From Tournus to La Chapelle de Guinchay
By Michael Edwards
This Guide was last updated on 25 April 2011
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Jambon Persillé: ham cooked with parsley and served cold. As this is likely to be served on a summer's day a light red Beaujolais would be perfect.
Escargots: snails stewed in wine with shallots, garlic, butter and parsley. A white Mâcon Villages with good acidity would be a good partner.
Boeuf Bourguignon: beef cooked with baby onions: mushrooms and lardons (bacon pieces). This is a full-bodied dish that is ideal with a good red Beaujolais Cru such as a Moulin à-Vent.
Coq au Vin: chicken (ideally it should be a cockerel) cooked with baby onions, mushrooms and lardons. Juliénas would be a fine accompaniment.
Meurette: a similar red wine sauce but without the mushrooms and flambéed with a little marc (brandy). It is used with eggs and fish as well as meat. As this is a red wine sauce it should be accompanied by red wine, such as a Beaujolais Villages.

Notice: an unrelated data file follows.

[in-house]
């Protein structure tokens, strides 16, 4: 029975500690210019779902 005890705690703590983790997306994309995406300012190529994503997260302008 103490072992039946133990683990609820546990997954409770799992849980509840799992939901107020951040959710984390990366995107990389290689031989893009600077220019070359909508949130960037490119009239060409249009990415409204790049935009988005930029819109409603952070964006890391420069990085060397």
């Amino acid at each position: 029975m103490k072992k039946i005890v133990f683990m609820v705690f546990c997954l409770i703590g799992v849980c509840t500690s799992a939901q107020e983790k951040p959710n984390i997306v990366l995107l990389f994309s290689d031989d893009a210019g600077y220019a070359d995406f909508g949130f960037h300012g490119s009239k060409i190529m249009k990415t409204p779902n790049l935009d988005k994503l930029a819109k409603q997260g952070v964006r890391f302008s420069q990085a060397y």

Andouilettes: not for the squeamish, pork chitterling sausages or chaudons made from pig’s intestines. Carefully cooked, ideally and luxuriously poached in white St-Véran wine, they can be delicious. Sometimes a menu will list Andouillette Beaujolaise au vin blanc.
Potée Bourguignonne: a soup of vegetables cooked in a bacon and pork stock. A convivial dish it needs a convivial wine, red or white.
Matelote au Beaujolais: freshwater fish poached in red Beaujolais with onions, butter, garlic and mushrooms. Enjoy this fish dish with a young Beaujolais rosé.
Gougères: choux pastry balls flavoured classically with Gruyère or Emmenthal cheese: hot, they should be eaten fresh out of the oven; cold, they are traditionally served at wine tastings in Southern Burgundy.
Cheese: Burgundy produces a variety of cheeses. Charolais is a fine local cheese which is often made from a mix of cow’s and goat’s milk. Other Burgundian cheeses include the orange-skinned Epoisses and the delicious goats' cheeses from the Morvan. Worth experimenting with Mâconnais or Beaujolais wines.
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